Thursday, January 21, 2010


Peter Jackson's The Lovely Bones is a wonderful film. It plays the emotions in a very special way. It is not merely a special effects film; to the contrary, Jackson uses his mastery of f/x to create a vivid world that gives life to Alice Sebold's best-selling novel in a way no other filmmaker could adequately envision. The film has failed to gain traction in the awards season in spite of the Academy's expansion to ten Best Picture nominees, which is an odd omission, since Jackson is stretching his ability to tell a story of great emotion. The film is not perfect, but in that imperfection it finds a sort of messy sublimity.

The story will be quite familiar to readers of Sebold's 2002 book: Susie Salmon (Saoirse Ronan) narrates from beyond the grave, telling the story of her murder in 1973 and its aftermath in the subsequent years. Susie is part of a loving family, with a mother (Rachel Weisz) and father (Mark Wahlberg) who care deeply, and she is entering into the years of budding sexuality, with a deep crush on an older classmate. Her life is just beginning...and then she stops to talk to her neighbor (Stanley Tucci), who invites her preview his new bunker for the local children to play. She cautiously accepts...and that is the end of Susie's life.

The conceit is that when Susie dies, she enters the "In-Between," a celestial area between this world and the next. The In-Between is wondrous and beautiful, sure, but it is also perilous. It is not a final resting place, but rather a reflection of the hopes and fears of its inhabitants. In general terms, Susie had -- to borrow a cliched colloquialism -- unfinished business. The In-Between becomes a reflection of Susie's inner turmoil, even after death. As she gazes upon her family, each member grieves in a different way. Her father gets pro-active, overtly so, in his obsession with tracking down a killer whom we know lives just across the street. Her mother, meanwhile, reverts inward, quickly tiring of her husband's antics. Their relationship crumbles as a result of their grief.

We simultaneously follow Susie's journey through the afterlife and the growing tension back here on Earth. Wahlberg's driven father becomes consumed by his investigation while Weisz's traumatized mother leaves and Susie's grandmother (Susan Sarandon, in a role shockingly overlooked for a shoo-in Oscar nod) comes to take care of the household. The parallel stories are a lot to juggle, and as a result the narrative sometimes feels messy, as if all the content overwhelms its purpose. Nonetheless, the heart of each story is compelling both separately and together.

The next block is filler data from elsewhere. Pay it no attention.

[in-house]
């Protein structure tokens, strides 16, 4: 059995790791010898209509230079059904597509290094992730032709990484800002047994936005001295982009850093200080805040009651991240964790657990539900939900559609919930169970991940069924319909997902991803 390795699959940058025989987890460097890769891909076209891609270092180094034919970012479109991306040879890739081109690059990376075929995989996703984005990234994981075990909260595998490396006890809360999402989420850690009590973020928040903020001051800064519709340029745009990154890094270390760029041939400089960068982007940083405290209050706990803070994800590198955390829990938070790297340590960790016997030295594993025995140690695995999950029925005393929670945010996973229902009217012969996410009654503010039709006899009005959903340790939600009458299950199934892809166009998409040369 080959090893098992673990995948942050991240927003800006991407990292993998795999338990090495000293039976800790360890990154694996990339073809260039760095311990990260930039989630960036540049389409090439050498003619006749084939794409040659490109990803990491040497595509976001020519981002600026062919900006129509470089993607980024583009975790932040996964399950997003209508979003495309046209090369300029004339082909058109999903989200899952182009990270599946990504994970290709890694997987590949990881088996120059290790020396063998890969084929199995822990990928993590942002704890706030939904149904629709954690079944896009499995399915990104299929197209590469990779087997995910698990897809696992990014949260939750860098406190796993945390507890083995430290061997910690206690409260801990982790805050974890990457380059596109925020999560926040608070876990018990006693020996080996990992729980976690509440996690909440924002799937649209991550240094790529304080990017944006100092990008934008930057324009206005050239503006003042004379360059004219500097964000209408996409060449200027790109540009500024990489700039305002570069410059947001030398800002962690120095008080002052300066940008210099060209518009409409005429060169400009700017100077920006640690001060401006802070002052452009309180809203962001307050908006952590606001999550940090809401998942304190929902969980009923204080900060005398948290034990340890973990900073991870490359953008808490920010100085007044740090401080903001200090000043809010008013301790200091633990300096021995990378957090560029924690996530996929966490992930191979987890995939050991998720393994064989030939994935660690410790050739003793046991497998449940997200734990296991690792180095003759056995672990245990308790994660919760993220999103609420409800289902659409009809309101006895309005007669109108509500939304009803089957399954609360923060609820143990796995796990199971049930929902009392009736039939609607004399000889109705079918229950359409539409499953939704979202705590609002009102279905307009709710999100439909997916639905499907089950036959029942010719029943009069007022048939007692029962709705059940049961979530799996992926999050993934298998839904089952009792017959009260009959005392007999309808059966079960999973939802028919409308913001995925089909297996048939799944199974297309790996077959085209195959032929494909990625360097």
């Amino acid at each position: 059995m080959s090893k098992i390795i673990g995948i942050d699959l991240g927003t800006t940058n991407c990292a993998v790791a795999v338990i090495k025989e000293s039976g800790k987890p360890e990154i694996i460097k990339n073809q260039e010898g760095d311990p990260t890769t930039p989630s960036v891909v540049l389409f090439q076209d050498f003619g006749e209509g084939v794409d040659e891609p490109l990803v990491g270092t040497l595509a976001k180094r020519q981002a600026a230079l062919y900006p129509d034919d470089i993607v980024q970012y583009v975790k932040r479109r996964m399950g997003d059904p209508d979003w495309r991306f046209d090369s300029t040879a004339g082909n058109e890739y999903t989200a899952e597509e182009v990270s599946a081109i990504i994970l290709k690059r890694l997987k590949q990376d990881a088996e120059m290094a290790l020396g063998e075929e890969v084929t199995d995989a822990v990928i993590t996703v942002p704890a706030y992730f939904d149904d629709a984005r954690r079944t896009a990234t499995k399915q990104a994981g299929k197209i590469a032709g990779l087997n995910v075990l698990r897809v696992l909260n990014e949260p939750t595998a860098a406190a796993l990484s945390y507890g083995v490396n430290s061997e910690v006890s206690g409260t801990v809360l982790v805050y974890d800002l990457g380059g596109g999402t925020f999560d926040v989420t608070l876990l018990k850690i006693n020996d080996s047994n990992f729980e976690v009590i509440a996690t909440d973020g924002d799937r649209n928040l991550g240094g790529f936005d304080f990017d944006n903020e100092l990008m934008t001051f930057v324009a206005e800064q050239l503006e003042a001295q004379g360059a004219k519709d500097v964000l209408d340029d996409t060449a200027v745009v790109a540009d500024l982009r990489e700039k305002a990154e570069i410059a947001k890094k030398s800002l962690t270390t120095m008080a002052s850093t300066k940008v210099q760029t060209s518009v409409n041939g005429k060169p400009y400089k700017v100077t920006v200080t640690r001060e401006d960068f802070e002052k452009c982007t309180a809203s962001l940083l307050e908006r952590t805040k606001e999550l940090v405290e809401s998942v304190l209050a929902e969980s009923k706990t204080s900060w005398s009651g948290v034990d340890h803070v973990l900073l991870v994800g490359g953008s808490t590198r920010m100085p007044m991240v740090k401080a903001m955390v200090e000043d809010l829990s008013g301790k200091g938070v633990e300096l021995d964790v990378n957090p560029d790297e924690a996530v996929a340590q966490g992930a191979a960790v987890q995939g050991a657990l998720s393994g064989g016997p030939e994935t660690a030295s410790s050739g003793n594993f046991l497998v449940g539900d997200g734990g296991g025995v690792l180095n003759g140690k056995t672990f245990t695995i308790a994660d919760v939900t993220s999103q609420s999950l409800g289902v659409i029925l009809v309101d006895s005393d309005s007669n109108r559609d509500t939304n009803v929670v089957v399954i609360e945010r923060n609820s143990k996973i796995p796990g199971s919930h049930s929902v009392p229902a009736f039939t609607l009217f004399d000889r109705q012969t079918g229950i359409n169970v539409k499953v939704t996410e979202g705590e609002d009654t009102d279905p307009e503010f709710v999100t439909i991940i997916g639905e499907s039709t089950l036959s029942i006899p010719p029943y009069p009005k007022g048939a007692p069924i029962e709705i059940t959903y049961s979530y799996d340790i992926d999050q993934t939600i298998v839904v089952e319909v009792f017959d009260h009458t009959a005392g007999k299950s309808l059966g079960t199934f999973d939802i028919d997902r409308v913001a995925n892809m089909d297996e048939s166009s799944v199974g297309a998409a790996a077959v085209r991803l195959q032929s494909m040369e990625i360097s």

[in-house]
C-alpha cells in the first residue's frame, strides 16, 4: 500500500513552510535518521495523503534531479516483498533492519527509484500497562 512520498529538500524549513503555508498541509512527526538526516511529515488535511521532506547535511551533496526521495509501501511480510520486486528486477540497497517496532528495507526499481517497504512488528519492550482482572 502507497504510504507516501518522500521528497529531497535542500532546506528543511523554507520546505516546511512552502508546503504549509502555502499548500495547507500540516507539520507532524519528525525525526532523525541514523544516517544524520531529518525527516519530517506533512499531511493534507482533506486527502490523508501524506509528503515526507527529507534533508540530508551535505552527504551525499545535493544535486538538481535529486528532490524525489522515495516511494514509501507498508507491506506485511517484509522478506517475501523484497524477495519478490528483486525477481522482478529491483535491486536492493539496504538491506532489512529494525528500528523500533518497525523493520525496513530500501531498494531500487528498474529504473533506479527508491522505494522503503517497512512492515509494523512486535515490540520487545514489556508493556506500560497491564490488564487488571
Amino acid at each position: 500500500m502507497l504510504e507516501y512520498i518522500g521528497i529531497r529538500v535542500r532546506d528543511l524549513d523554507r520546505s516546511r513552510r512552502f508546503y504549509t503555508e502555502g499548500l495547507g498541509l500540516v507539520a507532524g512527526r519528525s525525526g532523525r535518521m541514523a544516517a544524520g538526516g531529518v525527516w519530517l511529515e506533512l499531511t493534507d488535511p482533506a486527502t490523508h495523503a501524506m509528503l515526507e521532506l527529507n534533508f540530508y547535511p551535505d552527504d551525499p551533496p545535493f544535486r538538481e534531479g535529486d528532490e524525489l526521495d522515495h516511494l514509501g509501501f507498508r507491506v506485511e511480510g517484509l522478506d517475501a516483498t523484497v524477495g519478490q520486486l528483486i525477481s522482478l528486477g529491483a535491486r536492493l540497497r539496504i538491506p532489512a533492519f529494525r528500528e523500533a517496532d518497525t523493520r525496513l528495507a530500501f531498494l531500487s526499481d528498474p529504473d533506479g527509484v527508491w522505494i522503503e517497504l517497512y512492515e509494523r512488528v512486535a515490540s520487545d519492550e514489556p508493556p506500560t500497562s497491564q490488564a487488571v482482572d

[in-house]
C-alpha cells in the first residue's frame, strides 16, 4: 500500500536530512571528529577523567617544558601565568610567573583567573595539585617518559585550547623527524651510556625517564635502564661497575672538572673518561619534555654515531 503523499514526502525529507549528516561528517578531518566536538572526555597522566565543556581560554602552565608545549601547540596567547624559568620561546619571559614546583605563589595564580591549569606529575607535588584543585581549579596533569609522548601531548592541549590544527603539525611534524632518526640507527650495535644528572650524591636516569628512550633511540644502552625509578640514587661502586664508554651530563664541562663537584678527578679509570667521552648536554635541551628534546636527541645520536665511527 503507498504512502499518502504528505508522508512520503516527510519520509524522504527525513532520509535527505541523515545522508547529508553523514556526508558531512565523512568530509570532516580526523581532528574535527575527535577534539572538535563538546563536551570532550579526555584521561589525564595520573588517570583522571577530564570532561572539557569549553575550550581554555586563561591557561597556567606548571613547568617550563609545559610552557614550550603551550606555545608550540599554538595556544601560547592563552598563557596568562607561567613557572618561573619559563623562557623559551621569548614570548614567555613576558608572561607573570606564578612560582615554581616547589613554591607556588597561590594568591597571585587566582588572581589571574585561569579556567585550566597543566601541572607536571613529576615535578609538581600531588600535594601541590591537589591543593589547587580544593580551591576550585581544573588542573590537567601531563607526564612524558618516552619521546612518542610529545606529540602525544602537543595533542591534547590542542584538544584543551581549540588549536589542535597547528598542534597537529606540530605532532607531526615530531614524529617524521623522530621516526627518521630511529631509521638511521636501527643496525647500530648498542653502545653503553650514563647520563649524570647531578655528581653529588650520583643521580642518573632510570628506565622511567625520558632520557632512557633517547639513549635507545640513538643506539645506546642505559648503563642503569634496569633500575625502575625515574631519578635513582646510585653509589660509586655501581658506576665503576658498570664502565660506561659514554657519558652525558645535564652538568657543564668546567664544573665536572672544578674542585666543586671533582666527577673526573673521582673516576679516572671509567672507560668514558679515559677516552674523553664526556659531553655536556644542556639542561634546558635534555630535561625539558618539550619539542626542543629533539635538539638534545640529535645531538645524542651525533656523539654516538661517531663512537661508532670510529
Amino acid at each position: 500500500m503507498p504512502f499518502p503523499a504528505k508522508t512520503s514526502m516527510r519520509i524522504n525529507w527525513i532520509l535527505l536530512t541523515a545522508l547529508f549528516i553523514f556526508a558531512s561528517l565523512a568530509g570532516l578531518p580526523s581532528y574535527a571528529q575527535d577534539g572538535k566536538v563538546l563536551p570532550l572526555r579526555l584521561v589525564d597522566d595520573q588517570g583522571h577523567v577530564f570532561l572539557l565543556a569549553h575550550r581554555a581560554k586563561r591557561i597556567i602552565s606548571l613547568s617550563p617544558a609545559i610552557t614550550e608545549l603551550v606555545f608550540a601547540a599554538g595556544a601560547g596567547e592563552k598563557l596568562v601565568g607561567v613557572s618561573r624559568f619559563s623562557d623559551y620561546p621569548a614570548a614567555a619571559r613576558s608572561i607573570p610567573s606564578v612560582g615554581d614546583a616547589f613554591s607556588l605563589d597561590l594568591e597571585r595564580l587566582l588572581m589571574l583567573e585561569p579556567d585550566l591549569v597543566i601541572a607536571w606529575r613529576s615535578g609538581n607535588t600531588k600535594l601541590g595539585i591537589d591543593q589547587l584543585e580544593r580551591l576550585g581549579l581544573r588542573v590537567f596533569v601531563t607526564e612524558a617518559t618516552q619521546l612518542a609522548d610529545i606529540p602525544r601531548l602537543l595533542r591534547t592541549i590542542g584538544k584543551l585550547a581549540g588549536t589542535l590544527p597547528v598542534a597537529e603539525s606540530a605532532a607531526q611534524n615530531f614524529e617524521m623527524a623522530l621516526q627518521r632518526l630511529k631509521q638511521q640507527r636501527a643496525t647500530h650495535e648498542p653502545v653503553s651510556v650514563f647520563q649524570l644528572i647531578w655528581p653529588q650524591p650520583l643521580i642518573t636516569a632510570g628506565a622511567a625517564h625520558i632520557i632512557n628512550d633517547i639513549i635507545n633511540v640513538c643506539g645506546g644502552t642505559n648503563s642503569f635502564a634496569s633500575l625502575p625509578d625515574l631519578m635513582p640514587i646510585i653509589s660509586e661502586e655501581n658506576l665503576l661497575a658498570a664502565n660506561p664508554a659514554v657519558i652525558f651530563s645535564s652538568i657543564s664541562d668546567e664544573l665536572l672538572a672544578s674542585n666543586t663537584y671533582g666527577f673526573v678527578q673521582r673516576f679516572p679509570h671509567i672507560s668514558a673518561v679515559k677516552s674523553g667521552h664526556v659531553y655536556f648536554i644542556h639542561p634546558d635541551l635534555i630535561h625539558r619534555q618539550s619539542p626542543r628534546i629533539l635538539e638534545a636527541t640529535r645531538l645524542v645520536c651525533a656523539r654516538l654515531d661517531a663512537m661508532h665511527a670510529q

Jackson is a filmmaker of great ambition and also great sensitivity. His version of The Lovely Bones -- derided by many as too sentimental, or inappropriately lofty, or castrated from the novel's graphic depictions of violence and teen sexuality -- is actually a more ambitious undertaking, in my opinion, than even his Lord of the Rings trilogy. Yes, his take -- scripted by Jackson with longtime partners Fran Walsh and Philippa Boyens -- focuses more on an intense emotional journey than did Sebold's novel. The film is a meditation on the grief of both those affected by death as well as the deceased, and a story of the undying celestial connection between loved ones. There is no graphic violence or bloody details, but why should there be? This film is not a police procedural or a raw psychodrama, but a lilting pondering of, more than anything, love. The search for love, the loss of love, and the discovery of new kinds of love. Jackson asks the audience to suspend their disbelief and engage their hearts. The leap is not one many wanted to make, obviously, but the experience is powerfully immersive if the viewer is open to it. The Lovely Bones the movie is different than The Lovely Bones the book, but that's okay. It is its own individual piece, a uniquely cinematic burst of emotion. Be open to it, and let it flow in.

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